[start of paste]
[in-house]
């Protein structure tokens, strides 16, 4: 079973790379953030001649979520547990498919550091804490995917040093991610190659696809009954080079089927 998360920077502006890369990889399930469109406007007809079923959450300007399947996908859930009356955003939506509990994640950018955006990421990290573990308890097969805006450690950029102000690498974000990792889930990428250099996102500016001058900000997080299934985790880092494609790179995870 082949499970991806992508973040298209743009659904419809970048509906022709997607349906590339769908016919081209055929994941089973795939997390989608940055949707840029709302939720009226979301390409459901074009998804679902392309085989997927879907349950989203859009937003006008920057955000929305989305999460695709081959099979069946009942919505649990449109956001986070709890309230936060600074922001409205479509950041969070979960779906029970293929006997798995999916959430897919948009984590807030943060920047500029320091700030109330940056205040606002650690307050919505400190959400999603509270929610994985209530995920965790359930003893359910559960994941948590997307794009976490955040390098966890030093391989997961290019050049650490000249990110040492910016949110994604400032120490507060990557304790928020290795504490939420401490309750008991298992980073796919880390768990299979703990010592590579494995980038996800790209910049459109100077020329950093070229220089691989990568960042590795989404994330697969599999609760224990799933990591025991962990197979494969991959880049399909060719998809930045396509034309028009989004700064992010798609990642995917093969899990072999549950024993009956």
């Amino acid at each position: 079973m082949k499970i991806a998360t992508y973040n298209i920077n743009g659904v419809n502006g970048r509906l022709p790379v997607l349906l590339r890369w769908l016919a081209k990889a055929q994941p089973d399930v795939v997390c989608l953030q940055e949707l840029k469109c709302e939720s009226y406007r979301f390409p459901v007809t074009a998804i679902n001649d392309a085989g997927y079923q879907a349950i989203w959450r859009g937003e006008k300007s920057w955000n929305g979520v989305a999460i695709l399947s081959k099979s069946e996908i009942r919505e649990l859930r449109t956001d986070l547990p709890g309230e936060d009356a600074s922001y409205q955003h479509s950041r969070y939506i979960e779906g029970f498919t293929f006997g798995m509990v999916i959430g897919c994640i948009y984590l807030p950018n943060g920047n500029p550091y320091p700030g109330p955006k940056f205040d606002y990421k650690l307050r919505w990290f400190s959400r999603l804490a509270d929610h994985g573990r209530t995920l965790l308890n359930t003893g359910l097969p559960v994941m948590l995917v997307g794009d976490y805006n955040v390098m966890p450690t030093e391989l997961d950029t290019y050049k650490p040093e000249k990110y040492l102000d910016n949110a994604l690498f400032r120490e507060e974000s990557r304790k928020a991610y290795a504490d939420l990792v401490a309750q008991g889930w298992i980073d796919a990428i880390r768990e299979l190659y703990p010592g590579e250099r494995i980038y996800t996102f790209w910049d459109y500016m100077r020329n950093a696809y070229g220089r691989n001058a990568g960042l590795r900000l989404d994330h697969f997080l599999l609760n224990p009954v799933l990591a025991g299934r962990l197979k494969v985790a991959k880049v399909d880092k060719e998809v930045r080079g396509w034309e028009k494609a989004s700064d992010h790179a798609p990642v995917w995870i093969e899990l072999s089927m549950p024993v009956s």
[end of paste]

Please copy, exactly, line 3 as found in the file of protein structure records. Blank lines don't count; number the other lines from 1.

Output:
């Amino acid at each position: 079973m082949k499970i991806a998360t992508y973040n298209i920077n743009g659904v419809n502006g970048r509906l022709p790379v997607l349906l590339r890369w769908l016919a081209k990889a055929q994941p089973d399930v795939v997390c989608l953030q940055e949707l840029k469109c709302e939720s009226y406007r979301f390409p459901v007809t074009a998804i679902n001649d392309a085989g997927y079923q879907a349950i989203w959450r859009g937003e006008k300007s920057w955000n929305g979520v989305a999460i695709l399947s081959k099979s069946e996908i009942r919505e649990l859930r449109t956001d986070l547990p709890g309230e936060d009356a600074s922001y409205q955003h479509s950041r969070y939506i979960e779906g029970f498919t293929f006997g798995m509990v999916i959430g897919c994640i948009y984590l807030p950018n943060g920047n500029p550091y320091p700030g109330p955006k940056f205040d606002y990421k650690l307050r919505w990290f400190s959400r999603l804490a509270d929610h994985g573990r209530t995920l965790l308890n359930t003893g359910l097969p559960v994941m948590l995917v997307g794009d976490y805006n955040v390098m966890p450690t030093e391989l997961d950029t290019y050049k650490p040093e000249k990110y040492l102000d910016n949110a994604l690498f400032r120490e507060e974000s990557r304790k928020a991610y290795a504490d939420l990792v401490a309750q008991g889930w298992i980073d796919a990428i880390r768990e299979l190659y703990p010592g590579e250099r494995i980038y996800t996102f790209w910049d459109y500016m100077r020329n950093a696809y070229g220089r691989n001058a990568g960042l590795r900000l989404d994330h697969f997080l599999l609760n224990p009954v799933l990591a025991g299934r962990l197979k494969v985790a991959k880049v399909d880092k060719e998809v930045r080079g396509w034309e028009k494609a989004s700064d992010h790179a798609p990642v995917w995870i093969e899990l072999s089927m549950p024993v009956s």